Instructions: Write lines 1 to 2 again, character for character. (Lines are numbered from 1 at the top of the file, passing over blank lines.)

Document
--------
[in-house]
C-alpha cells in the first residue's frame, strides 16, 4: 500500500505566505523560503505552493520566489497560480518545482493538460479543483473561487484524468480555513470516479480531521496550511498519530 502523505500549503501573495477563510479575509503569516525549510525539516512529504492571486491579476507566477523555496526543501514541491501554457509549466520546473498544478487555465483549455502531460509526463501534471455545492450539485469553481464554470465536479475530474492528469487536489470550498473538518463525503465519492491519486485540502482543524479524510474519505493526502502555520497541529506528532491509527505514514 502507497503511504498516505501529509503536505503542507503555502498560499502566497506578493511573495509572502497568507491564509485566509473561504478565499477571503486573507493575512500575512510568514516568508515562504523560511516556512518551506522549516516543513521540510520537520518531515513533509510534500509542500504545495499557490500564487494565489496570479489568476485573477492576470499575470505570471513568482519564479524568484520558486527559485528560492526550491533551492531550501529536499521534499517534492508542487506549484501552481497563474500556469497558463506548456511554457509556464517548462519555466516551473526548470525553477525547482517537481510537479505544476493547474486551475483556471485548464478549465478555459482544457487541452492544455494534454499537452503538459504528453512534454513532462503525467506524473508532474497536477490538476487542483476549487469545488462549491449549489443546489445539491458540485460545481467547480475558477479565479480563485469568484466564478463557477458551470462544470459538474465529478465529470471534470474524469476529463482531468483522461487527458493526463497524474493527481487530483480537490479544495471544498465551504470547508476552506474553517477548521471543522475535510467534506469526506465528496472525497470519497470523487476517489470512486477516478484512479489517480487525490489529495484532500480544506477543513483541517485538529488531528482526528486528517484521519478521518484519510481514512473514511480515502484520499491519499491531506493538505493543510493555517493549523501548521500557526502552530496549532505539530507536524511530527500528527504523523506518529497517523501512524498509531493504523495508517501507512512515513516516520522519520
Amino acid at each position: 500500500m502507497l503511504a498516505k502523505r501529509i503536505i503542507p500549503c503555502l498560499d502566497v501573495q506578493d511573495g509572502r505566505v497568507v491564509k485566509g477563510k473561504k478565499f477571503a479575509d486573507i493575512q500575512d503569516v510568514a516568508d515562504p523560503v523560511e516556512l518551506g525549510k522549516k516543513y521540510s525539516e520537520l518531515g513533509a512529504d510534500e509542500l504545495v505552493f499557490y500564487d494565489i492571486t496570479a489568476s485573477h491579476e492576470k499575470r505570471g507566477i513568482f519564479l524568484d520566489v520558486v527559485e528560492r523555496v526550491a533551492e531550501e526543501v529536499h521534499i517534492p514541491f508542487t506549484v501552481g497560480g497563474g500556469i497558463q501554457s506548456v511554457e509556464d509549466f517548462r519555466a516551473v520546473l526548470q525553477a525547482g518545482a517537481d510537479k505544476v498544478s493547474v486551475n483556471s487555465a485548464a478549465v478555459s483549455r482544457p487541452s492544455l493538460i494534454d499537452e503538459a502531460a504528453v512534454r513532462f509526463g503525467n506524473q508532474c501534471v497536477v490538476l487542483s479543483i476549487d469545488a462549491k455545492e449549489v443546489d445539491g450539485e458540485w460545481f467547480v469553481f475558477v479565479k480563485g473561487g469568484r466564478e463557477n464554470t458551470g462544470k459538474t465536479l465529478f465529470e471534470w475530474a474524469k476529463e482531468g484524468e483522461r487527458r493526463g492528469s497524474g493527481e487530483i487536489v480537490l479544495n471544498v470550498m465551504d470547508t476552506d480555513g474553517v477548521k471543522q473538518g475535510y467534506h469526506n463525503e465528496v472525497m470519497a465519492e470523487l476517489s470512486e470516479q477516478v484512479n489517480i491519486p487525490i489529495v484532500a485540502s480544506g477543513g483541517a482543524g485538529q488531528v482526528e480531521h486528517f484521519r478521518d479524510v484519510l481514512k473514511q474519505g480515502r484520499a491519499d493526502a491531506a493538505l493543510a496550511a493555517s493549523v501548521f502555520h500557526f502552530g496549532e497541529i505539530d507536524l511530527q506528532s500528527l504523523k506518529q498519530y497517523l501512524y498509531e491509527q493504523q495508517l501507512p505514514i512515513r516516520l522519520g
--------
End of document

[in-house]
C-alpha cells in the first residue's frame, strides 16, 4: 500500500505566505523560503505552493520566489497560480518545482493538460479543483473561487484524468480555513470516479480531521496550511498519530 502523505500549503501573495477563510479575509503569516525549510525539516512529504492571486491579476507566477523555496526543501514541491501554457509549466520546473498544478487555465483549455502531460509526463501534471455545492450539485469553481464554470465536479475530474492528469487536489470550498473538518463525503465519492491519486485540502482543524479524510474519505493526502502555520497541529506528532491509527505514514 502507497503511504498516505501529509503536505503542507503555502498560499502566497506578493511573495509572502497568507491564509485566509473561504478565499477571503486573507493575512500575512510568514516568508515562504523560511516556512518551506522549516516543513521540510520537520518531515513533509510534500509542500504545495499557490500564487494565489496570479489568476485573477492576470499575470505570471513568482519564479524568484520558486527559485528560492526550491533551492531550501529536499521534499517534492508542487506549484501552481497563474500556469497558463506548456511554457509556464517548462519555466516551473526548470525553477525547482517537481510537479505544476493547474486551475483556471485548464478549465478555459482544457487541452492544455494534454499537452503538459504528453512534454513532462503525467506524473508532474497536477490538476487542483476549487469545488462549491449549489443546489445539491458540485460545481467547480475558477479565479480563485469568484466564478463557477458551470462544470459538474465529478465529470471534470474524469476529463482531468483522461487527458493526463497524474493527481487530483480537490479544495471544498465551504470547508476552506474553517477548521471543522475535510467534506469526506465528496472525497470519497470523487476517489470512486477516478484512479489517480487525490489529495484532500480544506477543513483541517485538529488531528482526528486528517484521519478521518484519510481514512473514511480515502484520499491519499491531506493538505493543510493555517493549523501548521500557526502552530496549532505539530507536524511530527500528527504523523506518529497517523501512524498509531493504523495508517501507512512515513516516520522519520